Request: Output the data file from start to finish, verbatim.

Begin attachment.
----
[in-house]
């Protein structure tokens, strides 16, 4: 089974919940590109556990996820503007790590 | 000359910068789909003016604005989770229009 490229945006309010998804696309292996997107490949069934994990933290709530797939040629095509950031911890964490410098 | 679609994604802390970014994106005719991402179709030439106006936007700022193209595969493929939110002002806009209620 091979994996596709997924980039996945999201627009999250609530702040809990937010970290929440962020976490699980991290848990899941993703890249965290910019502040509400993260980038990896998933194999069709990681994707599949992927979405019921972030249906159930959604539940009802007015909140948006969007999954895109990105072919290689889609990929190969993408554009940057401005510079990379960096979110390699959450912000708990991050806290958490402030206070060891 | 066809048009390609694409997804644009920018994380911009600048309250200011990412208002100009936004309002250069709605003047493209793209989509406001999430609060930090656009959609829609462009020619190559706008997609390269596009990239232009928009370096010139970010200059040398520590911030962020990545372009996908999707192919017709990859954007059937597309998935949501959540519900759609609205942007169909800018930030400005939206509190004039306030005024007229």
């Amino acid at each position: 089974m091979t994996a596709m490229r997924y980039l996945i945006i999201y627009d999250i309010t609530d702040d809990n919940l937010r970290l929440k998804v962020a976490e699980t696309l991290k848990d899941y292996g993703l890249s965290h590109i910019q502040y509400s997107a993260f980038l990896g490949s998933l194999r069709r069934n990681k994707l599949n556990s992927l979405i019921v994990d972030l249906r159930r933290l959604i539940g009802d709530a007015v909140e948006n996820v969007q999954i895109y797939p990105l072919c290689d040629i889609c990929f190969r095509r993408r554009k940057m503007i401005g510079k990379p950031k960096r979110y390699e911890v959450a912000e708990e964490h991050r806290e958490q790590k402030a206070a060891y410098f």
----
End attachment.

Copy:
[in-house]
């Protein structure tokens, strides 16, 4: 089974919940590109556990996820503007790590 | 000359910068789909003016604005989770229009 490229945006309010998804696309292996997107490949069934994990933290709530797939040629095509950031911890964490410098 | 679609994604802390970014994106005719991402179709030439106006936007700022193209595969493929939110002002806009209620 091979994996596709997924980039996945999201627009999250609530702040809990937010970290929440962020976490699980991290848990899941993703890249965290910019502040509400993260980038990896998933194999069709990681994707599949992927979405019921972030249906159930959604539940009802007015909140948006969007999954895109990105072919290689889609990929190969993408554009940057401005510079990379960096979110390699959450912000708990991050806290958490402030206070060891 | 066809048009390609694409997804644009920018994380911009600048309250200011990412208002100009936004309002250069709605003047493209793209989509406001999430609060930090656009959609829609462009020619190559706008997609390269596009990239232009928009370096010139970010200059040398520590911030962020990545372009996908999707192919017709990859954007059937597309998935949501959540519900759609609205942007169909800018930030400005939206509190004039306030005024007229």
């Amino acid at each position: 089974m091979t994996a596709m490229r997924y980039l996945i945006i999201y627009d999250i309010t609530d702040d809990n919940l937010r970290l929440k998804v962020a976490e699980t696309l991290k848990d899941y292996g993703l890249s965290h590109i910019q502040y509400s997107a993260f980038l990896g490949s998933l194999r069709r069934n990681k994707l599949n556990s992927l979405i019921v994990d972030l249906r159930r933290l959604i539940g009802d709530a007015v909140e948006n996820v969007q999954i895109y797939p990105l072919c290689d040629i889609c990929f190969r095509r993408r554009k940057m503007i401005g510079k990379p950031k960096r979110y390699e911890v959450a912000e708990e964490h991050r806290e958490q790590k402030a206070a060891y410098f």